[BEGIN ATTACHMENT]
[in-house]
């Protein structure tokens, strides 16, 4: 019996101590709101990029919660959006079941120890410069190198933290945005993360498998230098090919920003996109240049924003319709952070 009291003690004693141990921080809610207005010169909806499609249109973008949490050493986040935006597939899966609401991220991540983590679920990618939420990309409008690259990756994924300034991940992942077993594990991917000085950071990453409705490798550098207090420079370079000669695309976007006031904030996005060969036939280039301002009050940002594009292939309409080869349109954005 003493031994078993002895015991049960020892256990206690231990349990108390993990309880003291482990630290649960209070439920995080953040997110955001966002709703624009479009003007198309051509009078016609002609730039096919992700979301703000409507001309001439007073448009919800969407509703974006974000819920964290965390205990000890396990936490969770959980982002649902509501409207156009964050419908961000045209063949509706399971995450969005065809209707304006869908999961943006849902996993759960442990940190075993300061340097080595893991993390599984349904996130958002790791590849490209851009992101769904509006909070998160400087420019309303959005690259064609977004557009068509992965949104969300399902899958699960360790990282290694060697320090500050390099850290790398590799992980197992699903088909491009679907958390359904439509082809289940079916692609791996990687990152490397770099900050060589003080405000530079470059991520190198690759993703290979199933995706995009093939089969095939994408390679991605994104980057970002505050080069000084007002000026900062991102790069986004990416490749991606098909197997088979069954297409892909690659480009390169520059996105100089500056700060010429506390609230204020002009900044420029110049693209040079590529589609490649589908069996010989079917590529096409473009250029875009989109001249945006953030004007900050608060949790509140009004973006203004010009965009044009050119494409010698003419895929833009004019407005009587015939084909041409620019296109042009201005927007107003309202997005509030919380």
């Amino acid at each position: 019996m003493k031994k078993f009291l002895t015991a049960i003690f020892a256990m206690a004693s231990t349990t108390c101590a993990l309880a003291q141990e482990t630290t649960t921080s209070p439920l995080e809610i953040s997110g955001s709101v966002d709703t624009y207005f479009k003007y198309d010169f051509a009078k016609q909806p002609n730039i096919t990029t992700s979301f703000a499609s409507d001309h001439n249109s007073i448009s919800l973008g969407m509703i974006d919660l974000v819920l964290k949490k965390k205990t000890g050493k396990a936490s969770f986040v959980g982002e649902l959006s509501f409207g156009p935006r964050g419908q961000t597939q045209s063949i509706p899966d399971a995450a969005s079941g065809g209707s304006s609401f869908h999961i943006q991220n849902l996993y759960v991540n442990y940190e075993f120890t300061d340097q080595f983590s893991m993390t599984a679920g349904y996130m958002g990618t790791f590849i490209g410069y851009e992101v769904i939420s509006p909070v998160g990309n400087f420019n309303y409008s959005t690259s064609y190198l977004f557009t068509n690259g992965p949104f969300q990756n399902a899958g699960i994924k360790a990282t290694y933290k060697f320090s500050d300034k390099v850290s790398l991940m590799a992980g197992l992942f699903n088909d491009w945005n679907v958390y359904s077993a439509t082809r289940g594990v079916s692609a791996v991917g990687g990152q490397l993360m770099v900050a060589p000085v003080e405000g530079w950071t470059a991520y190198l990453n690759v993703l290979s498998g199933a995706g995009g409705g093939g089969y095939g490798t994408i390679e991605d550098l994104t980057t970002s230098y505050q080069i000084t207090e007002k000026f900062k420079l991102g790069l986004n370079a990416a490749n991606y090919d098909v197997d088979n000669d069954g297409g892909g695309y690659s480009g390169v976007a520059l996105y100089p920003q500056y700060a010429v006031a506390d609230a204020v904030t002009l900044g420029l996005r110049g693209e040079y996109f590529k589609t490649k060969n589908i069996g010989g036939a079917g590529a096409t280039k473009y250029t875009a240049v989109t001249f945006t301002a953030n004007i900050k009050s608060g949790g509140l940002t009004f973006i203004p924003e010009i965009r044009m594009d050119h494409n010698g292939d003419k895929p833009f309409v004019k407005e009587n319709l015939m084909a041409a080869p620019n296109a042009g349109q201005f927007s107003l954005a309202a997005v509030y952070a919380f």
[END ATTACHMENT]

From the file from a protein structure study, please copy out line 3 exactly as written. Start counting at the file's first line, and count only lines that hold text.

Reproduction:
């Amino acid at each position: 019996m003493k031994k078993f009291l002895t015991a049960i003690f020892a256990m206690a004693s231990t349990t108390c101590a993990l309880a003291q141990e482990t630290t649960t921080s209070p439920l995080e809610i953040s997110g955001s709101v966002d709703t624009y207005f479009k003007y198309d010169f051509a009078k016609q909806p002609n730039i096919t990029t992700s979301f703000a499609s409507d001309h001439n249109s007073i448009s919800l973008g969407m509703i974006d919660l974000v819920l964290k949490k965390k205990t000890g050493k396990a936490s969770f986040v959980g982002e649902l959006s509501f409207g156009p935006r964050g419908q961000t597939q045209s063949i509706p899966d399971a995450a969005s079941g065809g209707s304006s609401f869908h999961i943006q991220n849902l996993y759960v991540n442990y940190e075993f120890t300061d340097q080595f983590s893991m993390t599984a679920g349904y996130m958002g990618t790791f590849i490209g410069y851009e992101v769904i939420s509006p909070v998160g990309n400087f420019n309303y409008s959005t690259s064609y190198l977004f557009t068509n690259g992965p949104f969300q990756n399902a899958g699960i994924k360790a990282t290694y933290k060697f320090s500050d300034k390099v850290s790398l991940m590799a992980g197992l992942f699903n088909d491009w945005n679907v958390y359904s077993a439509t082809r289940g594990v079916s692609a791996v991917g990687g990152q490397l993360m770099v900050a060589p000085v003080e405000g530079w950071t470059a991520y190198l990453n690759v993703l290979s498998g199933a995706g995009g409705g093939g089969y095939g490798t994408i390679e991605d550098l994104t980057t970002s230098y505050q080069i000084t207090e007002k000026f900062k420079l991102g790069l986004n370079a990416a490749n991606y090919d098909v197997d088979n000669d069954g297409g892909g695309y690659s480009g390169v976007a520059l996105y100089p920003q500056y700060a010429v006031a506390d609230a204020v904030t002009l900044g420029l996005r110049g693209e040079y996109f590529k589609t490649k060969n589908i069996g010989g036939a079917g590529a096409t280039k473009y250029t875009a240049v989109t001249f945006t301002a953030n004007i900050k009050s608060g949790g509140l940002t009004f973006i203004p924003e010009i965009r044009m594009d050119h494409n010698g292939d003419k895929p833009f309409v004019k407005e009587n319709l015939m084909a041409a080869p620019n296109a042009g349109q201005f927007s107003l954005a309202a997005v509030y952070a919380f």